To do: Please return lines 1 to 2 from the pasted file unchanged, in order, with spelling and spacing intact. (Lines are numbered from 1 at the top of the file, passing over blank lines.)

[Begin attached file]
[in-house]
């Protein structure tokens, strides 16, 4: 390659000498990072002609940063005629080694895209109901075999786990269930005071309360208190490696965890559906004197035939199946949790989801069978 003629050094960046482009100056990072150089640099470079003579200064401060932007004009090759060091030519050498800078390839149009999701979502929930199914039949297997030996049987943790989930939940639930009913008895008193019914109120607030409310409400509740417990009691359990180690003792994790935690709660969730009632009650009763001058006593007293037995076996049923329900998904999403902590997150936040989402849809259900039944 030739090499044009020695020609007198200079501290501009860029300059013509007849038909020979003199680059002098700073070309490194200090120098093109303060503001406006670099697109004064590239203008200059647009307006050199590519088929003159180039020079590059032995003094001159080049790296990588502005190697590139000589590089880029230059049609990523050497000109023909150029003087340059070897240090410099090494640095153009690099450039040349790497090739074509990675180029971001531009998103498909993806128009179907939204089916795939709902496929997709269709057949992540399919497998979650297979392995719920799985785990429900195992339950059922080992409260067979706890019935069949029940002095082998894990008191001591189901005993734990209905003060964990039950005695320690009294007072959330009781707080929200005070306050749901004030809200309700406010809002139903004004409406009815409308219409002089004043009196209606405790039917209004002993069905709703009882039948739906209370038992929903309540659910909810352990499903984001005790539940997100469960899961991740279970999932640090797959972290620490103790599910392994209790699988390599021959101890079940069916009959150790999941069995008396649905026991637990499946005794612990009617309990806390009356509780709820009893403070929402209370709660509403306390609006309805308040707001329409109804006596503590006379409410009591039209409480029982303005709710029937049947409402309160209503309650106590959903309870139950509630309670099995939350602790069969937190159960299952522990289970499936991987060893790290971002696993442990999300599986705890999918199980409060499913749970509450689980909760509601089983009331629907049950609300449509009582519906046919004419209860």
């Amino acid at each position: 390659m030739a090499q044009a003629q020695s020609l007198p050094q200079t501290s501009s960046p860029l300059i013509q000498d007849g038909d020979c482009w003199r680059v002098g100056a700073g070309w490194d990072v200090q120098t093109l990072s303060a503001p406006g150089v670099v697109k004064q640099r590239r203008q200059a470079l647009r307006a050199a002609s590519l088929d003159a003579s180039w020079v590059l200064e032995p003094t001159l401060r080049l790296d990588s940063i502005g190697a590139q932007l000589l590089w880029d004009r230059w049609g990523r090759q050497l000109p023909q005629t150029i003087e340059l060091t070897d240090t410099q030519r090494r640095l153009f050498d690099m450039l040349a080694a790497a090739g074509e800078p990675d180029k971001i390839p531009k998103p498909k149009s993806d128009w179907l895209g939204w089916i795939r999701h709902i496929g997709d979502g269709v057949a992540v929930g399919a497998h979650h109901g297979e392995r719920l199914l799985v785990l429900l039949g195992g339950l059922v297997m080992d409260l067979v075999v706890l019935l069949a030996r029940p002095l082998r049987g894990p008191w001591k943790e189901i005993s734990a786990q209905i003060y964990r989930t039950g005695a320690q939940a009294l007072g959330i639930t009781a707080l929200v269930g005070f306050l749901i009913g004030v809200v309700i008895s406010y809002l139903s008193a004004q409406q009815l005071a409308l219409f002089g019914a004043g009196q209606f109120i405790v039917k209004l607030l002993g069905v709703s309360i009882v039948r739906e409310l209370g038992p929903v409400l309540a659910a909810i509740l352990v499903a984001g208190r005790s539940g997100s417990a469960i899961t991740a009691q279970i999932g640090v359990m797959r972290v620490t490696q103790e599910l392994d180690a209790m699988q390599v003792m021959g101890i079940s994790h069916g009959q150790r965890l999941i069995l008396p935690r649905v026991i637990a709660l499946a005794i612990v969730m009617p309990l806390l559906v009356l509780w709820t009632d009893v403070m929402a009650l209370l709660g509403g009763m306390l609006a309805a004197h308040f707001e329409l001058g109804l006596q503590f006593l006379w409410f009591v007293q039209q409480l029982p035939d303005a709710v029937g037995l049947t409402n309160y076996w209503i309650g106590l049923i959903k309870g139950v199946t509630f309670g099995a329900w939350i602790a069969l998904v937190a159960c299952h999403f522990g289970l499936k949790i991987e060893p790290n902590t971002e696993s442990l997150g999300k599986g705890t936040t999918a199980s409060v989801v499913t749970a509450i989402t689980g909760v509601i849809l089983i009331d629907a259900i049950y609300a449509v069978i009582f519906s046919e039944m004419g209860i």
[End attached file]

[in-house]
């Protein structure tokens, strides 16, 4: 390659000498990072002609940063005629080694895209109901075999786990269930005071309360208190490696965890559906004197035939199946949790989801069978 003629050094960046482009100056990072150089640099470079003579200064401060932007004009090759060091030519050498800078390839149009999701979502929930199914039949297997030996049987943790989930939940639930009913008895008193019914109120607030409310409400509740417990009691359990180690003792994790935690709660969730009632009650009763001058006593007293037995076996049923329900998904999403902590997150936040989402849809259900039944 030739090499044009020695020609007198200079501290501009860029300059013509007849038909020979003199680059002098700073070309490194200090120098093109303060503001406006670099697109004064590239203008200059647009307006050199590519088929003159180039020079590059032995003094001159080049790296990588502005190697590139000589590089880029230059049609990523050497000109023909150029003087340059070897240090410099090494640095153009690099450039040349790497090739074509990675180029971001531009998103498909993806128009179907939204089916795939709902496929997709269709057949992540399919497998979650297979392995719920799985785990429900195992339950059922080992409260067979706890019935069949029940002095082998894990008191001591189901005993734990209905003060964990039950005695320690009294007072959330009781707080929200005070306050749901004030809200309700406010809002139903004004409406009815409308219409002089004043009196209606405790039917209004002993069905709703009882039948739906209370038992929903309540659910909810352990499903984001005790539940997100469960899961991740279970999932640090797959972290620490103790599910392994209790699988390599021959101890079940069916009959150790999941069995008396649905026991637990499946005794612990009617309990806390009356509780709820009893403070929402209370709660509403306390609006309805308040707001329409109804006596503590006379409410009591039209409480029982303005709710029937049947409402309160209503309650106590959903309870139950509630309670099995939350602790069969937190159960299952522990289970499936991987060893790290971002696993442990999300599986705890999918199980409060499913749970509450689980909760509601089983009331629907049950609300449509009582519906046919004419209860």